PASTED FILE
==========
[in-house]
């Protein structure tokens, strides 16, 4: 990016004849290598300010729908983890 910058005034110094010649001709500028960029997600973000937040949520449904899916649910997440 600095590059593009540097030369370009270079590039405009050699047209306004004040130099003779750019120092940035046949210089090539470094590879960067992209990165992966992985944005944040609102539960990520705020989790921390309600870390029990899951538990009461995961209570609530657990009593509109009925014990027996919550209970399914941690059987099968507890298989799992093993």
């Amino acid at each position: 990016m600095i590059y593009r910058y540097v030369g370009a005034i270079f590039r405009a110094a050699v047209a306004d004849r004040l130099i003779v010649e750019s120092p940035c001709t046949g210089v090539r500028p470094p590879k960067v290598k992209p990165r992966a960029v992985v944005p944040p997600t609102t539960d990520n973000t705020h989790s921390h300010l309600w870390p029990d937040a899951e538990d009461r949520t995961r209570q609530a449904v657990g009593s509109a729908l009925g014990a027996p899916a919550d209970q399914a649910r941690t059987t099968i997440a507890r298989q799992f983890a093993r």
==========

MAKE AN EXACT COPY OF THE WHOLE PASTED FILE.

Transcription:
[in-house]
């Protein structure tokens, strides 16, 4: 990016004849290598300010729908983890 910058005034110094010649001709500028960029997600973000937040949520449904899916649910997440 600095590059593009540097030369370009270079590039405009050699047209306004004040130099003779750019120092940035046949210089090539470094590879960067992209990165992966992985944005944040609102539960990520705020989790921390309600870390029990899951538990009461995961209570609530657990009593509109009925014990027996919550209970399914941690059987099968507890298989799992093993």
């Amino acid at each position: 990016m600095i590059y593009r910058y540097v030369g370009a005034i270079f590039r405009a110094a050699v047209a306004d004849r004040l130099i003779v010649e750019s120092p940035c001709t046949g210089v090539r500028p470094p590879k960067v290598k992209p990165r992966a960029v992985v944005p944040p997600t609102t539960d990520n973000t705020h989790s921390h300010l309600w870390p029990d937040a899951e538990d009461r949520t995961r209570q609530a449904v657990g009593s509109a729908l009925g014990a027996p899916a919550d209970q399914a649910r941690t059987t099968i997440a507890r298989q799992f983890a093993r």